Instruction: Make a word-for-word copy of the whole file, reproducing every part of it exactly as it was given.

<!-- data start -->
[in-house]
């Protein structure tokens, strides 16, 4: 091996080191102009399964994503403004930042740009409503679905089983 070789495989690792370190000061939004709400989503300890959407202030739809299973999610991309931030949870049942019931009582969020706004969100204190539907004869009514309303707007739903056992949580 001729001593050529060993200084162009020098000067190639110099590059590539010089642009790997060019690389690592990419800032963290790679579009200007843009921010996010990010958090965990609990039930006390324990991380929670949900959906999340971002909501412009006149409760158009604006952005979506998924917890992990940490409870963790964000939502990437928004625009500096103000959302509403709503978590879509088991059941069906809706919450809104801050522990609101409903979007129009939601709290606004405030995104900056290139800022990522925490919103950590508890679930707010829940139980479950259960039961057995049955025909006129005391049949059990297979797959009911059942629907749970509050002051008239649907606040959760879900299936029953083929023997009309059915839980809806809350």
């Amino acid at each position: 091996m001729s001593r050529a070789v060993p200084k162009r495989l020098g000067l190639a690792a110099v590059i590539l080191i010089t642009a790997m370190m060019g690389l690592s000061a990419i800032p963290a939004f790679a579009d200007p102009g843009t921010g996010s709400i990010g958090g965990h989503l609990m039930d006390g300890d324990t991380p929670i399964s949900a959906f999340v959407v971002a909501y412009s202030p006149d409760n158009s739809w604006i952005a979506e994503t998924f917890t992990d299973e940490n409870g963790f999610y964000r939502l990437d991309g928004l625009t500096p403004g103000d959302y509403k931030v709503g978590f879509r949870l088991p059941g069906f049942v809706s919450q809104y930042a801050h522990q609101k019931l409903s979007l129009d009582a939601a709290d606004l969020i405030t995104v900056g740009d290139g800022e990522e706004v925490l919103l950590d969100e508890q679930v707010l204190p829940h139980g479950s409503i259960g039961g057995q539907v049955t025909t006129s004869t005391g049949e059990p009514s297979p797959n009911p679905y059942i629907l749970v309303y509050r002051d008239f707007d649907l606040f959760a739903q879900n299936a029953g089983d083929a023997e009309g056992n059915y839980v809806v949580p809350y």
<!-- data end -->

[in-house]
């Protein structure tokens, strides 16, 4: 091996080191102009399964994503403004930042740009409503679905089983 070789495989690792370190000061939004709400989503300890959407202030739809299973999610991309931030949870049942019931009582969020706004969100204190539907004869009514309303707007739903056992949580 001729001593050529060993200084162009020098000067190639110099590059590539010089642009790997060019690389690592990419800032963290790679579009200007843009921010996010990010958090965990609990039930006390324990991380929670949900959906999340971002909501412009006149409760158009604006952005979506998924917890992990940490409870963790964000939502990437928004625009500096103000959302509403709503978590879509088991059941069906809706919450809104801050522990609101409903979007129009939601709290606004405030995104900056290139800022990522925490919103950590508890679930707010829940139980479950259960039961057995049955025909006129005391049949059990297979797959009911059942629907749970509050002051008239649907606040959760879900299936029953083929023997009309059915839980809806809350």
């Amino acid at each position: 091996m001729s001593r050529a070789v060993p200084k162009r495989l020098g000067l190639a690792a110099v590059i590539l080191i010089t642009a790997m370190m060019g690389l690592s000061a990419i800032p963290a939004f790679a579009d200007p102009g843009t921010g996010s709400i990010g958090g965990h989503l609990m039930d006390g300890d324990t991380p929670i399964s949900a959906f999340v959407v971002a909501y412009s202030p006149d409760n158009s739809w604006i952005a979506e994503t998924f917890t992990d299973e940490n409870g963790f999610y964000r939502l990437d991309g928004l625009t500096p403004g103000d959302y509403k931030v709503g978590f879509r949870l088991p059941g069906f049942v809706s919450q809104y930042a801050h522990q609101k019931l409903s979007l129009d009582a939601a709290d606004l969020i405030t995104v900056g740009d290139g800022e990522e706004v925490l919103l950590d969100e508890q679930v707010l204190p829940h139980g479950s409503i259960g039961g057995q539907v049955t025909t006129s004869t005391g049949e059990p009514s297979p797959n009911p679905y059942i629907l749970v309303y509050r002051d008239f707007d649907l606040f959760a739903q879900n299936a029953g089983d083929a023997e009309g056992n059915y839980v809806v949580p809350y």